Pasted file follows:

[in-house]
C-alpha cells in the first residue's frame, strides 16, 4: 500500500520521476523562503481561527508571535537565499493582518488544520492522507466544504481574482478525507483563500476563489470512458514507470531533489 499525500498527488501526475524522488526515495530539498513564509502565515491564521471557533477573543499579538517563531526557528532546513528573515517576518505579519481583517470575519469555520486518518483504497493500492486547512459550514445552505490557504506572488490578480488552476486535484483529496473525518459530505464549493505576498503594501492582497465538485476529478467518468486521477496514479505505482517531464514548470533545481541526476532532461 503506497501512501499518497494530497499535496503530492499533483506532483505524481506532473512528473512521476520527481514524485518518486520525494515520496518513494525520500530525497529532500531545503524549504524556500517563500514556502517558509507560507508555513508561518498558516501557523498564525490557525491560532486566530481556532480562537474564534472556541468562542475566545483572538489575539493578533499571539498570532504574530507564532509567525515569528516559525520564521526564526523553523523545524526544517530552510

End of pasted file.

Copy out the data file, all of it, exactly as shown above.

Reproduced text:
[in-house]
C-alpha cells in the first residue's frame, strides 16, 4: 500500500520521476523562503481561527508571535537565499493582518488544520492522507466544504481574482478525507483563500476563489470512458514507470531533489 499525500498527488501526475524522488526515495530539498513564509502565515491564521471557533477573543499579538517563531526557528532546513528573515517576518505579519481583517470575519469555520486518518483504497493500492486547512459550514445552505490557504506572488490578480488552476486535484483529496473525518459530505464549493505576498503594501492582497465538485476529478467518468486521477496514479505505482517531464514548470533545481541526476532532461 503506497501512501499518497494530497499535496503530492499533483506532483505524481506532473512528473512521476520527481514524485518518486520525494515520496518513494525520500530525497529532500531545503524549504524556500517563500514556502517558509507560507508555513508561518498558516501557523498564525490557525491560532486566530481556532480562537474564534472556541468562542475566545483572538489575539493578533499571539498570532504574530507564532509567525515569528516559525520564521526564526523553523523545524526544517530552510